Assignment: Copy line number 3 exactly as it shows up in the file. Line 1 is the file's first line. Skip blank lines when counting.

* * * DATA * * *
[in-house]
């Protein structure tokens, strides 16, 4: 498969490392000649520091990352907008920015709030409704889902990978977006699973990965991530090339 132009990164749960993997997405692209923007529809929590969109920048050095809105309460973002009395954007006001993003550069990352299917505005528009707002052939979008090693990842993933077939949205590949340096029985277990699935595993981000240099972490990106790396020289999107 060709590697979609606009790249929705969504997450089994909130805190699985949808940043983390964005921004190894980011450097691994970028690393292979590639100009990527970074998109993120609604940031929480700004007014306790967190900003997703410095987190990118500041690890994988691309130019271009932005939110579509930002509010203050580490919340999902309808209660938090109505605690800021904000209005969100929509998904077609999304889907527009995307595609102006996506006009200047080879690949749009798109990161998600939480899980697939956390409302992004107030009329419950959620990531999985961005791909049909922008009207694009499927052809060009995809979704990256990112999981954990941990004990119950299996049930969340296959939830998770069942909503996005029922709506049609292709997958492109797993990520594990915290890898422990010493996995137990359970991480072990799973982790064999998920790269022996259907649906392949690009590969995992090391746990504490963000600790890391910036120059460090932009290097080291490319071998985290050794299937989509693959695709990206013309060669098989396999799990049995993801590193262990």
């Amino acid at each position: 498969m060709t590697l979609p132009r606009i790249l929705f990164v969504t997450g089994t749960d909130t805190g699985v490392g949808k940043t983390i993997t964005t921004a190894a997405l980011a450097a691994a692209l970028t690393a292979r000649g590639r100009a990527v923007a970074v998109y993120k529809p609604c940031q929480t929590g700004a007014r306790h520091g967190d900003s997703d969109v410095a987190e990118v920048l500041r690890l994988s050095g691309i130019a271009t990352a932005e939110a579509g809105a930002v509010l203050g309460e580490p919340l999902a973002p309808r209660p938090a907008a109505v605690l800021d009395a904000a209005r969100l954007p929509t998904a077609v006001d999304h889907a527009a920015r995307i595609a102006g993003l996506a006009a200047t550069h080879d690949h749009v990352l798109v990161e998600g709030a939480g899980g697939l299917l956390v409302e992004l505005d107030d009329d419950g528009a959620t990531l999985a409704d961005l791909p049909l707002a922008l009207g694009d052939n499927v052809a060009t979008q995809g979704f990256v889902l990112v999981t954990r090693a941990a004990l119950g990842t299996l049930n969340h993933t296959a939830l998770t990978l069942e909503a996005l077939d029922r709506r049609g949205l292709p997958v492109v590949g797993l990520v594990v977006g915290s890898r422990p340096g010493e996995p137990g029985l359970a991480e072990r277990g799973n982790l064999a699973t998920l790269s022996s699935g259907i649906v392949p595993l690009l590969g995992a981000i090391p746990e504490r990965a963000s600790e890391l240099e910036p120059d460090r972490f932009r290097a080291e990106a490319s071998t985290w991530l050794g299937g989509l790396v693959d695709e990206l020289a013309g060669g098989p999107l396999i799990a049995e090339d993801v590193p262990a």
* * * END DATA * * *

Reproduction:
């Amino acid at each position: 498969m060709t590697l979609p132009r606009i790249l929705f990164v969504t997450g089994t749960d909130t805190g699985v490392g949808k940043t983390i993997t964005t921004a190894a997405l980011a450097a691994a692209l970028t690393a292979r000649g590639r100009a990527v923007a970074v998109y993120k529809p609604c940031q929480t929590g700004a007014r306790h520091g967190d900003s997703d969109v410095a987190e990118v920048l500041r690890l994988s050095g691309i130019a271009t990352a932005e939110a579509g809105a930002v509010l203050g309460e580490p919340l999902a973002p309808r209660p938090a907008a109505v605690l800021d009395a904000a209005r969100l954007p929509t998904a077609v006001d999304h889907a527009a920015r995307i595609a102006g993003l996506a006009a200047t550069h080879d690949h749009v990352l798109v990161e998600g709030a939480g899980g697939l299917l956390v409302e992004l505005d107030d009329d419950g528009a959620t990531l999985a409704d961005l791909p049909l707002a922008l009207g694009d052939n499927v052809a060009t979008q995809g979704f990256v889902l990112v999981t954990r090693a941990a004990l119950g990842t299996l049930n969340h993933t296959a939830l998770t990978l069942e909503a996005l077939d029922r709506r049609g949205l292709p997958v492109v590949g797993l990520v594990v977006g915290s890898r422990p340096g010493e996995p137990g029985l359970a991480e072990r277990g799973n982790l064999a699973t998920l790269s022996s699935g259907i649906v392949p595993l690009l590969g995992a981000i090391p746990e504490r990965a963000s600790e890391l240099e910036p120059d460090r972490f932009r290097a080291e990106a490319s071998t985290w991530l050794g299937g989509l790396v693959d695709e990206l020289a013309g060669g098989p999107l396999i799990a049995e090339d993801v590193p262990a």